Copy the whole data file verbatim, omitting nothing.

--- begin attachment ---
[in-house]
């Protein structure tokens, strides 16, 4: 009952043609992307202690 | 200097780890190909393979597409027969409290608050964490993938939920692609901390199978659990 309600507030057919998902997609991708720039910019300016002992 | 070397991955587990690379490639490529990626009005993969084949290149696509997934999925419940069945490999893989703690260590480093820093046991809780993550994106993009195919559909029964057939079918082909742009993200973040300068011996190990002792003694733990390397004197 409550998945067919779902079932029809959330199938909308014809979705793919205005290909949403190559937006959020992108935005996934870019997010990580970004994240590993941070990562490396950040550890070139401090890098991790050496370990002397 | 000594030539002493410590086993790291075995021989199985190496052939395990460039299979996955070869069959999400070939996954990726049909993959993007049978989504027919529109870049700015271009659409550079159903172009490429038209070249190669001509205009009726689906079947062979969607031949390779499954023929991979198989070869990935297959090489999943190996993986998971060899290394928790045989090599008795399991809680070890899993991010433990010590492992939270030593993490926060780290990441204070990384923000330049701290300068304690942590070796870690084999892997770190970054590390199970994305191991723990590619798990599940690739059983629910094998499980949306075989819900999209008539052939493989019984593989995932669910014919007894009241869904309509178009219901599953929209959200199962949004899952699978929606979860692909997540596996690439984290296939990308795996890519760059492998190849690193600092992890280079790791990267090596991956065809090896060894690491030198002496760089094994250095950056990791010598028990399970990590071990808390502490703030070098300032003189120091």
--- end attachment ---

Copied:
[in-house]
């Protein structure tokens, strides 16, 4: 009952043609992307202690 | 200097780890190909393979597409027969409290608050964490993938939920692609901390199978659990 309600507030057919998902997609991708720039910019300016002992 | 070397991955587990690379490639490529990626009005993969084949290149696509997934999925419940069945490999893989703690260590480093820093046991809780993550994106993009195919559909029964057939079918082909742009993200973040300068011996190990002792003694733990390397004197 409550998945067919779902079932029809959330199938909308014809979705793919205005290909949403190559937006959020992108935005996934870019997010990580970004994240590993941070990562490396950040550890070139401090890098991790050496370990002397 | 000594030539002493410590086993790291075995021989199985190496052939395990460039299979996955070869069959999400070939996954990726049909993959993007049978989504027919529109870049700015271009659409550079159903172009490429038209070249190669001509205009009726689906079947062979969607031949390779499954023929991979198989070869990935297959090489999943190996993986998971060899290394928790045989090599008795399991809680070890899993991010433990010590492992939270030593993490926060780290990441204070990384923000330049701290300068304690942590070796870690084999892997770190970054590390199970994305191991723990590619798990599940690739059983629910094998499980949306075989819900999209008539052939493989019984593989995932669910014919007894009241869904309509178009219901599953929209959200199962949004899952699978929606979860692909997540596996690439984290296939990308795996890519760059492998190849690193600092992890280079790791990267090596991956065809090896060894690491030198002496760089094994250095950056990791010598028990399970990590071990808390502490703030070098300032003189120091």